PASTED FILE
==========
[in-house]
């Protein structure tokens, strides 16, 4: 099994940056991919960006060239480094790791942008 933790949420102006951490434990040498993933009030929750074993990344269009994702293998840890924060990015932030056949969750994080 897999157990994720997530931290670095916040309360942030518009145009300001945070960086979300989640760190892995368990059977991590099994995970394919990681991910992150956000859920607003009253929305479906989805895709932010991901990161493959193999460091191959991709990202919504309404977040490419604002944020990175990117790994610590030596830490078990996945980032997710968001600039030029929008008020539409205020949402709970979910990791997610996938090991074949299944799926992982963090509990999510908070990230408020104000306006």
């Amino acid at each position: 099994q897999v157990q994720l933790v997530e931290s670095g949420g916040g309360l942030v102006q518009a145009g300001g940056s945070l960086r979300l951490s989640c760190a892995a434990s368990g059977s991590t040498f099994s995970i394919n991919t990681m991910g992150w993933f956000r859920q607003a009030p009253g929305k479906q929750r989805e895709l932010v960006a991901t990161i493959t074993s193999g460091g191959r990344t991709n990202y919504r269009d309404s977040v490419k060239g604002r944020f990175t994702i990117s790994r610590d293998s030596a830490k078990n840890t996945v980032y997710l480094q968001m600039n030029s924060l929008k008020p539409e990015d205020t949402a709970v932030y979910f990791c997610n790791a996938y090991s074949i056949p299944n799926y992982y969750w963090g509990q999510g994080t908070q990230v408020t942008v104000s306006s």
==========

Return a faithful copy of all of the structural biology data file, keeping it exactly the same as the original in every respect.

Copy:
[in-house]
């Protein structure tokens, strides 16, 4: 099994940056991919960006060239480094790791942008 933790949420102006951490434990040498993933009030929750074993990344269009994702293998840890924060990015932030056949969750994080 897999157990994720997530931290670095916040309360942030518009145009300001945070960086979300989640760190892995368990059977991590099994995970394919990681991910992150956000859920607003009253929305479906989805895709932010991901990161493959193999460091191959991709990202919504309404977040490419604002944020990175990117790994610590030596830490078990996945980032997710968001600039030029929008008020539409205020949402709970979910990791997610996938090991074949299944799926992982963090509990999510908070990230408020104000306006």
């Amino acid at each position: 099994q897999v157990q994720l933790v997530e931290s670095g949420g916040g309360l942030v102006q518009a145009g300001g940056s945070l960086r979300l951490s989640c760190a892995a434990s368990g059977s991590t040498f099994s995970i394919n991919t990681m991910g992150w993933f956000r859920q607003a009030p009253g929305k479906q929750r989805e895709l932010v960006a991901t990161i493959t074993s193999g460091g191959r990344t991709n990202y919504r269009d309404s977040v490419k060239g604002r944020f990175t994702i990117s790994r610590d293998s030596a830490k078990n840890t996945v980032y997710l480094q968001m600039n030029s924060l929008k008020p539409e990015d205020t949402a709970v932030y979910f990791c997610n790791a996938y090991s074949i056949p299944n799926y992982y969750w963090g509990q999510g994080t908070q990230v408020t942008v104000s306006s």